When a Butterfly Looks Like a Penguin

Mar 13, 2015

A sharp-eyed youngster noticed the resemblance.

When entomologist Jeff Smith, a volunteer associate at the Bohart Museum of Entomology, University of California, Davis, was showing elementary school students the museum's moth and butterfly collection, a boy took one look at a drawer of south African butterflies and exclaimed "They look just like penguins!"

And indeed they do--at least in the drawer! The Protogoniomorpha parhassus aethips, commonly known as the mother-of-pearl, a species of Nymphalidae.

They're just one of the species of butterflies in the 400,000-specimen Lepidoptera collection that Smith curates.  He has spread the wings of 200,000 butterflies and moths since 1988 for the Bohart. He does incredible work.

The butterfly specimens will be an integral part of the Bohart Museum's open house, "Pollination Nation," from 1 to 4 p.m., Saturday, March 14 in Room 1124 of the Academic Surge Building on Crocker Lane. You'll see pollinators ranging from bees to butterflies to birds to bats.

Said Lynn Kimsey, director of the Bohart Museum and professor of entomology at UC Davis: "Also, we are borrowing specimens of pollinating birds, bats and lemurs from the UC Davis Museum of Wildlife and Fish Biology to cover non-insect pollinators, which should be fun."  The event is free and open to the public. Specialists will be on hand to answer questions.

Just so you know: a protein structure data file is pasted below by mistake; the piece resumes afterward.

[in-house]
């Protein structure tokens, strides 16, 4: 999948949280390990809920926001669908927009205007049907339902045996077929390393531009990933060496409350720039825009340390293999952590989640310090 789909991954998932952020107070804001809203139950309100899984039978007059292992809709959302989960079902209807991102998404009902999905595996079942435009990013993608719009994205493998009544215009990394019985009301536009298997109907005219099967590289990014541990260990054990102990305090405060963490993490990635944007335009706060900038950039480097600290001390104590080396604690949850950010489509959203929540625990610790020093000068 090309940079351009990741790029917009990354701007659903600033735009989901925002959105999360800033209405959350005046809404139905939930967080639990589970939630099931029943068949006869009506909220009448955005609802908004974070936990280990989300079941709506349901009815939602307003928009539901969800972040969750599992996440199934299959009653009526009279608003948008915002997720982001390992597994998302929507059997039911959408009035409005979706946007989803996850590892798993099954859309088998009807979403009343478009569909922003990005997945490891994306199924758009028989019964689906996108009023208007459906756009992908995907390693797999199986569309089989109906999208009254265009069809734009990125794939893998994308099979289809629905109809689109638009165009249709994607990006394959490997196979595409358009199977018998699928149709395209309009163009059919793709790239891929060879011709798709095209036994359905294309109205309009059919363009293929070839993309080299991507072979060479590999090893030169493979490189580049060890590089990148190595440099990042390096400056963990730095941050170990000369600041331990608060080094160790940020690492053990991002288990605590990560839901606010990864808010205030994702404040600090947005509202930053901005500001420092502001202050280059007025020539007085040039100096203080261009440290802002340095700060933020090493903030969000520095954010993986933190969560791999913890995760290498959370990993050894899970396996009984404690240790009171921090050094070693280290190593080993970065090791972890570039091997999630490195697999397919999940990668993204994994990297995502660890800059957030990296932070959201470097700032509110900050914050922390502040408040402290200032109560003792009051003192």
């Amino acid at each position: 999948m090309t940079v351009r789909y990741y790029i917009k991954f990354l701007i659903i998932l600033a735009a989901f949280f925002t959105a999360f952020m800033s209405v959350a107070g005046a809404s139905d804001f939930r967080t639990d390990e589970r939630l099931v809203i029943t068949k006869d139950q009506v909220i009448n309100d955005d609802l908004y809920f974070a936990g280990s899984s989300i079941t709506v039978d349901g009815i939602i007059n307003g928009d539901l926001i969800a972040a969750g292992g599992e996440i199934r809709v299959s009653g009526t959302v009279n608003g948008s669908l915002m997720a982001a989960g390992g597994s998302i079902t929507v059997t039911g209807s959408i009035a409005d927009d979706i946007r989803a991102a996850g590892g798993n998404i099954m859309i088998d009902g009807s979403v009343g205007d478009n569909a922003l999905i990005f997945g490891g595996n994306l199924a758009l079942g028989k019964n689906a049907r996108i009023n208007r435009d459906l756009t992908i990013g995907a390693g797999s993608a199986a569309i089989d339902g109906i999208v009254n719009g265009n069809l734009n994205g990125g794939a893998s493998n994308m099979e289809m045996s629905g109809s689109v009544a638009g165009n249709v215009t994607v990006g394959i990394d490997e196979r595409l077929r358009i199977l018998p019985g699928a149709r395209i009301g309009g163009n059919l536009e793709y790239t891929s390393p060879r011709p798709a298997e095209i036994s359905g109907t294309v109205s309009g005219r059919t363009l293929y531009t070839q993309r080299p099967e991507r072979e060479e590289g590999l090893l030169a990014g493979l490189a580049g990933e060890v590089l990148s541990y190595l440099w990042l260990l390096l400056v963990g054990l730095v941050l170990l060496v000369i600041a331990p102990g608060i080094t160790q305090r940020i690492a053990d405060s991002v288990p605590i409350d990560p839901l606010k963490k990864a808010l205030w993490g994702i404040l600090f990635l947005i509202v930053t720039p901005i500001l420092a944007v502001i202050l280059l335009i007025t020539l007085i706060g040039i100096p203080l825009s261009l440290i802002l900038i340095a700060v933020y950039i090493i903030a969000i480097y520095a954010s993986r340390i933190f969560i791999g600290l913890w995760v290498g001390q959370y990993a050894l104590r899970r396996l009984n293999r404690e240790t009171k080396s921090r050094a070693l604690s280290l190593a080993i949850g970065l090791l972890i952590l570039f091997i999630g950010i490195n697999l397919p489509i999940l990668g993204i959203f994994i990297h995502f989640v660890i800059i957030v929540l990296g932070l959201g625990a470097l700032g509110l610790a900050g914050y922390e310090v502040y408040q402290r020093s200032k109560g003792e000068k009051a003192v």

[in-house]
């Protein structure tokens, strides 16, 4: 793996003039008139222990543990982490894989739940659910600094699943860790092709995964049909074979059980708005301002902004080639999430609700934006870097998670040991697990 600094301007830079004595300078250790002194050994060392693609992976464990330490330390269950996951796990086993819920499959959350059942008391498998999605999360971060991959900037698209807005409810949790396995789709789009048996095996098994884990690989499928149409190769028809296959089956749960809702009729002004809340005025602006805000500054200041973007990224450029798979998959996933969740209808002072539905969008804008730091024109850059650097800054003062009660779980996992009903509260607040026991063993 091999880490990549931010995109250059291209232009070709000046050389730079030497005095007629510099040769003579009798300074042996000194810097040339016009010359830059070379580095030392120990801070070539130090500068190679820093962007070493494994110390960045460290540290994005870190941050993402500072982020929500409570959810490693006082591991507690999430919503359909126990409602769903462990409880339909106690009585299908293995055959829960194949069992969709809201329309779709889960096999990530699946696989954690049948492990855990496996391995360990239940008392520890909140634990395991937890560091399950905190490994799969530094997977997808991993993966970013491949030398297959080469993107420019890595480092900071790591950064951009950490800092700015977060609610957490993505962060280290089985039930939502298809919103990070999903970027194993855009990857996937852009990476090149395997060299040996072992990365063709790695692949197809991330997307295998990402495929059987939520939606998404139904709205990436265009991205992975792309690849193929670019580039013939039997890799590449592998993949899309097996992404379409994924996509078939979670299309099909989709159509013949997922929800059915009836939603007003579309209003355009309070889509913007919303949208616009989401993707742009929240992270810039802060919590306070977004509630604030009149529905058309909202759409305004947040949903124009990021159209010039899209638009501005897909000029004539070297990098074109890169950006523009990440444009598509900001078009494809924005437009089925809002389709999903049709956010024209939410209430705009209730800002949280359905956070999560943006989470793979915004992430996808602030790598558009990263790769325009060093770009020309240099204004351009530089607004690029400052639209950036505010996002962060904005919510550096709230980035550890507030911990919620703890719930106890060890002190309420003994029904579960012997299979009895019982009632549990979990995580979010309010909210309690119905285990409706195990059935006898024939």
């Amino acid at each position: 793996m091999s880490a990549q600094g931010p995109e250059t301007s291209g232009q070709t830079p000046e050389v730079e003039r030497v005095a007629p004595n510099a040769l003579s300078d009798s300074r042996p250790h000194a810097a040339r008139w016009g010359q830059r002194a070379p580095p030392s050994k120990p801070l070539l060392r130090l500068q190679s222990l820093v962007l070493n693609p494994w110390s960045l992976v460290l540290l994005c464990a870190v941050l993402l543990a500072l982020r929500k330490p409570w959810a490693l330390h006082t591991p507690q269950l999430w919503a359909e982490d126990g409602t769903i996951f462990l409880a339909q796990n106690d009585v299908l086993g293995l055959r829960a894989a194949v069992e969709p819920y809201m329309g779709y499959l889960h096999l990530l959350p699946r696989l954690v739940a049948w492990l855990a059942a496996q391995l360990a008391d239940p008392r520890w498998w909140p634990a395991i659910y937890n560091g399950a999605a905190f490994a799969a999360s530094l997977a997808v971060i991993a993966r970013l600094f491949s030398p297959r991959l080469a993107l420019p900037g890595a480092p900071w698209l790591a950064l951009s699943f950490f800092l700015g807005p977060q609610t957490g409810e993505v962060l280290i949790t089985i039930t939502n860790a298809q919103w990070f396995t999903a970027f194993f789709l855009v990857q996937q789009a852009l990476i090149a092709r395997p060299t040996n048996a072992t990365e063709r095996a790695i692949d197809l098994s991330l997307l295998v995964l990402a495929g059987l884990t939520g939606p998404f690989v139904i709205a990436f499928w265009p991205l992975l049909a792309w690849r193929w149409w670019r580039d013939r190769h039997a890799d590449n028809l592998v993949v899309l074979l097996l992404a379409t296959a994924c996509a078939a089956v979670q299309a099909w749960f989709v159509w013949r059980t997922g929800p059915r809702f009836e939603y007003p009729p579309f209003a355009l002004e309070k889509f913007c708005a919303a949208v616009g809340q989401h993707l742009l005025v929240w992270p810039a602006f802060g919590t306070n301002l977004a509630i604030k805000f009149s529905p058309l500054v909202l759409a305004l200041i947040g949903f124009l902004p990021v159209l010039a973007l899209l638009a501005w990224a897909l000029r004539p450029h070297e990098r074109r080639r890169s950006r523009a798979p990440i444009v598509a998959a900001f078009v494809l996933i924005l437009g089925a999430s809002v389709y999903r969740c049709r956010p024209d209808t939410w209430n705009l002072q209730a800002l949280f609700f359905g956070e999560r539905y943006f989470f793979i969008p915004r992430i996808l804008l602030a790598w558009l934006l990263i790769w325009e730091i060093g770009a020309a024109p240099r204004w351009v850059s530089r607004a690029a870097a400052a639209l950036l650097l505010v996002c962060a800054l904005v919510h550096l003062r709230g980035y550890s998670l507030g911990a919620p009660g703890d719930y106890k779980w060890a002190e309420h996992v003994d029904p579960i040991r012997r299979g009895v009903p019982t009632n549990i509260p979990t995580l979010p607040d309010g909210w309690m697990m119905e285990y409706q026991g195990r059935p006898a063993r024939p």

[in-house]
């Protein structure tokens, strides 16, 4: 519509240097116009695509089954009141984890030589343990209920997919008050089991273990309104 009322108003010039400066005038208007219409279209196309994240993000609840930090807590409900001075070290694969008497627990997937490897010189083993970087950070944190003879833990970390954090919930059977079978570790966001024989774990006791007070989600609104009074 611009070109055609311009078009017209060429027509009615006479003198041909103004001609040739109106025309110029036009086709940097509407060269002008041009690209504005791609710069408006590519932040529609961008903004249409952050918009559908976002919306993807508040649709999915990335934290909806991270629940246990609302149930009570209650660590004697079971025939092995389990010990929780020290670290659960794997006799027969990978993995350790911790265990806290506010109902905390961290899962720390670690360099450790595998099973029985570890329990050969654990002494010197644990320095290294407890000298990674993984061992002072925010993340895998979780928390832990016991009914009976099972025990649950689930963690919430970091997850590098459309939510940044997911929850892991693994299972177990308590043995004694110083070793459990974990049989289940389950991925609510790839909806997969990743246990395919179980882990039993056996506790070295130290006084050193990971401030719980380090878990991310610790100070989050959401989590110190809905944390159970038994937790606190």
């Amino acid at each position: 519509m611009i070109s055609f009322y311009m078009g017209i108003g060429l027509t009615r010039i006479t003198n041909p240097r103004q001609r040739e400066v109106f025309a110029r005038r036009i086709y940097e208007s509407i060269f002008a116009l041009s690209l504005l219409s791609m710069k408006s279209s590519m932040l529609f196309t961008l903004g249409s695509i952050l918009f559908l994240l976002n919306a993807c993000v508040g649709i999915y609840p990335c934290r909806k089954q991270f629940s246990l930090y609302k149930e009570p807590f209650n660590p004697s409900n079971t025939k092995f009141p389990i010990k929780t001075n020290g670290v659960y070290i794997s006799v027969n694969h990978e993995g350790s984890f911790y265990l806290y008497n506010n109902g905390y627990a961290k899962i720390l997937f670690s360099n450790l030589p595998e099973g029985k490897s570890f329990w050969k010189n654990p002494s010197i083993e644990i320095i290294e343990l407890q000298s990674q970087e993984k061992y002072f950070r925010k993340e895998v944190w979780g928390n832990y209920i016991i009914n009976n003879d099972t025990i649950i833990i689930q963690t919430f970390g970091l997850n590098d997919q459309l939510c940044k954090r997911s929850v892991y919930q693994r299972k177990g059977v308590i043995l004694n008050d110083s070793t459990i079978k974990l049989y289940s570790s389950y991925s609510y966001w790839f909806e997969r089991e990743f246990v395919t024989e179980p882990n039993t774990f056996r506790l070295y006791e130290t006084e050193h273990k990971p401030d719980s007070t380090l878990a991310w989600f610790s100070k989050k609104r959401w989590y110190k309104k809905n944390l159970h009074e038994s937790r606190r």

Many of the butterflies are simply breathtaking. Some, like the bright blue Morphocpress cyanide, will elicit a "Wow!" or maybe a double or triple "Wow!"  As will the owl butterfly.

And if you haven't seen a single monarch butterfly yet this year, not to worry. You'll see dozens of specimens at the Bohart.

(Note: If you can't make it to the open house on March 14, the Bohart Museum is open to the public from 9 a.m. to noon and 1 to 5 p.m. Mondays through Thursdays. It's closed to the public on Fridays and on major holidays. Admission is free.  Home of nearly eight million specimens, the Bohart houses a global collection of nearly eight million specimens. It is also the home of the seventh largest insect collection in North America, and  the California Insect Survey, a storehouse of the insect biodiversity. Noted entomologist Richard M.Bohart (1913-2007) founded the museum. Special attractions include a “live” petting zoo, featuring Madagascar hissing cockroaches,  walking sticks and tarantulas. Visitors are invited to hold the insects and photograph them. The museum's gift shop includes T-shirts, sweatshirts, books, jewelry, insect-collecting equipment and insect-themed candy. More information is available by accessing the website at  http://bohart.ucdavis.edu/; or telephoning  (530) 752-9493; or emailing bmuseum@ucdavis.edu.)